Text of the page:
Abstract and Introduction
The community of microorganisms within the human gut (or microbiota) is critical to health and functions with a level of complexity comparable to that of an organ system. Alterations of this ecology (or dysbiosis) have been implicated in a number of disease states, and the prototypical example is Clostridium difficile infection (CDI). Fecal microbiota transplantation (FMT) has been demonstrated to durably alter the gut microbiota of the recipient and has shown efficacy in the treatment of patients with recurrent CDI. There is hope that FMT may eventually prove beneficial for the treatment of other diseases associated with alterations in gut microbiota, such as inflammatory bowel disease, irritable bowel syndrome, and metabolic syndrome, to name a few. Although the basic principles that underlie the mechanisms by which FMT shows therapeutic efficacy in CDI are becoming apparent, further research is needed to understand the possible role of FMT in these other conditions. Although relatively simple to perform, questions regarding both short-term and long-term safety as well as the complex and rapidly evolving regulatory landscape has limited widespread use. Future work will focus on establishing best practices and more robust safety data than exist currently, as well as refining FMT beyond current "whole-stool" transplants to increase safety and tolerability. Encapsulated formulations, full-spectrum stool-based products, and defined microbial consortia are all in the immediate future.
It is now understood that the gut microbiota coevolved with the human host over thousands of years and is integral to overall human physiology, playing a pivotal role in metabolism, immune system function, and maintenance of gut homeostasis.[1,2] Fecal microbiota transplantation (FMT) involves administration of fecal material containing distal gut microbiota from a healthy person (donor) to a patient with a disease or condition related to dysbiosis or an alteration in their normal gut microbiota. The goal of FMT is to treat disease by restoring phylogenetic diversity and microbiota more typical of a healthy person.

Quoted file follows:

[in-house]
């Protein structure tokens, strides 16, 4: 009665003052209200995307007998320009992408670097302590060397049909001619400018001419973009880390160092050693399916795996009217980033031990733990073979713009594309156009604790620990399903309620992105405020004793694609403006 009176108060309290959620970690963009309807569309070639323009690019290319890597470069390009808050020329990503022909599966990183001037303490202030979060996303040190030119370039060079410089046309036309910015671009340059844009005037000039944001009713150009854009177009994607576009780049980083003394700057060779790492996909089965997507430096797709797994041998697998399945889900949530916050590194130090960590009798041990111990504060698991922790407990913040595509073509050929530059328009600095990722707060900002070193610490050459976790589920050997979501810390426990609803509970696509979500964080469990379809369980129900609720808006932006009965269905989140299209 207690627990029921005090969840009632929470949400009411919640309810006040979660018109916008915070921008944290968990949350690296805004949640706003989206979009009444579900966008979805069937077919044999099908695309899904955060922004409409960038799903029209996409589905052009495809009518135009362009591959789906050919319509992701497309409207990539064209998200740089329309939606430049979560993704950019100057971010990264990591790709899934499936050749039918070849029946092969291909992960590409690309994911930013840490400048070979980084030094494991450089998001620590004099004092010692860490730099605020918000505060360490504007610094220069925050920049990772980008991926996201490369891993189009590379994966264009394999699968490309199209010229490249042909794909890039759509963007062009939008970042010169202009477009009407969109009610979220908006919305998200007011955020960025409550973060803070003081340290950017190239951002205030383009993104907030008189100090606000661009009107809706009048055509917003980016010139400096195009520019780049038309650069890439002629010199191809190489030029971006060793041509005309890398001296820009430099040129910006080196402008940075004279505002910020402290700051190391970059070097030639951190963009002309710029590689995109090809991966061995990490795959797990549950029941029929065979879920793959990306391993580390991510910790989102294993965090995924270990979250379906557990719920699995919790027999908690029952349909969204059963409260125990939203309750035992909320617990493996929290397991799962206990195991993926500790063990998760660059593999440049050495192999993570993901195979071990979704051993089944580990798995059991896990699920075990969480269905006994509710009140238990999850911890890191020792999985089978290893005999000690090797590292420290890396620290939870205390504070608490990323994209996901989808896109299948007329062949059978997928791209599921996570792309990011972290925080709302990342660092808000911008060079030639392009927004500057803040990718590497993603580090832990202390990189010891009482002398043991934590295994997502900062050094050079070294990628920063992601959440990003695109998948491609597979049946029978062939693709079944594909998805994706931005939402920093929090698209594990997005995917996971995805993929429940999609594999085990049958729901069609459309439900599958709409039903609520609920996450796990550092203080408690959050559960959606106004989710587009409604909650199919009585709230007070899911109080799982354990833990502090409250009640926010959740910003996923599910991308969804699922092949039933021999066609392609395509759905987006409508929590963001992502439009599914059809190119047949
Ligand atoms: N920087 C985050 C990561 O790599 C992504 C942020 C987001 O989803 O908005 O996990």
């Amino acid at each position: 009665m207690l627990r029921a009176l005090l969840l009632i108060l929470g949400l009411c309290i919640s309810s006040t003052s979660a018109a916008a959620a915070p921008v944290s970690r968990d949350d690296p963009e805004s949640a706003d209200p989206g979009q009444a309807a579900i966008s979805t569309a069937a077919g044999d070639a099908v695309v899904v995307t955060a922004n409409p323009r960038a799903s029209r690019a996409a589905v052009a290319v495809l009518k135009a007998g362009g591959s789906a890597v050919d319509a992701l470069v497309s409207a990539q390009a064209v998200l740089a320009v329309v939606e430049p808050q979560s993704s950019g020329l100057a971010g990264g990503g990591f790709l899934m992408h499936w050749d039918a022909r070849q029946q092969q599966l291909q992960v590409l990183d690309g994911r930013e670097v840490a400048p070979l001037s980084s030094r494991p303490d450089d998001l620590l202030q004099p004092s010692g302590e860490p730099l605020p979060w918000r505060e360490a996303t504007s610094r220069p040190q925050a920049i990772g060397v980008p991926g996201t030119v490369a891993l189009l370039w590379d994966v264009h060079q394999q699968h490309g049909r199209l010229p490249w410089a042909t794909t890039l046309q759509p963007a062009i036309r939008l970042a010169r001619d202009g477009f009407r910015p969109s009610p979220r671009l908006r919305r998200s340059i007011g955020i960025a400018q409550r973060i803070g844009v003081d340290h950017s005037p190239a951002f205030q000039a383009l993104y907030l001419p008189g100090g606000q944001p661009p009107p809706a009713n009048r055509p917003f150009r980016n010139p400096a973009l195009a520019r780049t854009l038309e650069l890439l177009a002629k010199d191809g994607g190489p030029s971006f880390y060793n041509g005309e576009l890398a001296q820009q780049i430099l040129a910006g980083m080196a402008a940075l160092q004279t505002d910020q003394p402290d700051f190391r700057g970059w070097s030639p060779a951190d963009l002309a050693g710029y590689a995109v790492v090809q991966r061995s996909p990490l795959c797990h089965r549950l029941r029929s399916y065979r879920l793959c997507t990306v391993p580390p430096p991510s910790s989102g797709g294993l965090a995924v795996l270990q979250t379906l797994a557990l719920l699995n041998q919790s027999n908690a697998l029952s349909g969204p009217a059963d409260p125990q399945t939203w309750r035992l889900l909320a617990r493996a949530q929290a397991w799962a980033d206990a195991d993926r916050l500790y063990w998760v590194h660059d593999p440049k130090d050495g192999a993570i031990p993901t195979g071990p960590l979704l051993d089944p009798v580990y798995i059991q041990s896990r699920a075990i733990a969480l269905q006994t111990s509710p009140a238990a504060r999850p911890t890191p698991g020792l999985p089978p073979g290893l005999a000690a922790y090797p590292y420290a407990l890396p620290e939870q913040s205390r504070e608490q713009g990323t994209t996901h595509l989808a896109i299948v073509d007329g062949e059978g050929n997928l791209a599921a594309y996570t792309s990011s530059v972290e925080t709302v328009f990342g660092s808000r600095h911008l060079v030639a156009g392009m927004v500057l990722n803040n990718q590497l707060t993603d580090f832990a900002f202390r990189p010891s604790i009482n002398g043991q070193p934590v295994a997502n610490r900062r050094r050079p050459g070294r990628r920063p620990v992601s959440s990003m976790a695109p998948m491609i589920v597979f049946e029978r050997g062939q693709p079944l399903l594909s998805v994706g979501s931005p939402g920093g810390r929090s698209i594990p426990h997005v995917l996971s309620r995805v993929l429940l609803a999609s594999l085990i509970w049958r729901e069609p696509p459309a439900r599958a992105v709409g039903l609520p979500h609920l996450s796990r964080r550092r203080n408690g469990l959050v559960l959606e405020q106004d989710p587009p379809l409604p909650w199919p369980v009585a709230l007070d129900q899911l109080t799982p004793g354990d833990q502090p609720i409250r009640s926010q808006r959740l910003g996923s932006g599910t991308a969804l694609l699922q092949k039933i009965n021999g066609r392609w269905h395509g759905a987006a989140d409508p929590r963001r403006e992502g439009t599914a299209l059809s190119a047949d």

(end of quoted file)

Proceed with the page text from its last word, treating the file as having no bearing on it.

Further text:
Although previously considered fringe therapy and the last resort for patients with Clostridium difficile infection (CDI), FMT has become more widely practiced, and interest in FMT by patients, researchers, and industry has surged over the past 2 to 3 years. Numerous case reports, retrospective case series, and a single randomized controlled trial have shown benefit of FMT in patients with severe or recurrent CDI, with cure rates as high as 100% and a mean cure rate of 87% to 90% for the >500 cases reported in the world literature to date.[3–5] Moreover, the restoration of more typical microbial communities, which come to resemble those of the donor after transplant, persists in a durable fashion after FMT.[6,7] This has resulted in speculation that FMT may eventually prove beneficial in other conditions associated with dysbiosis, such as inflammatory bowel disease (IBD), metabolic syndrome, and many others. This overview describes the history of FMT, basic methodologies, and the potential mechanisms of effect in CDI and other diseases. Data on efficacy are also presented, including a review of the real and theoretical risks of the procedure. In addition, this overview provides a discussion of the future of microbial-based therapeutics and the complex regulatory issues around this rapidly evolving field.
Gastroenterology. 2015;149(1):223-237. © 2015 AGA Institute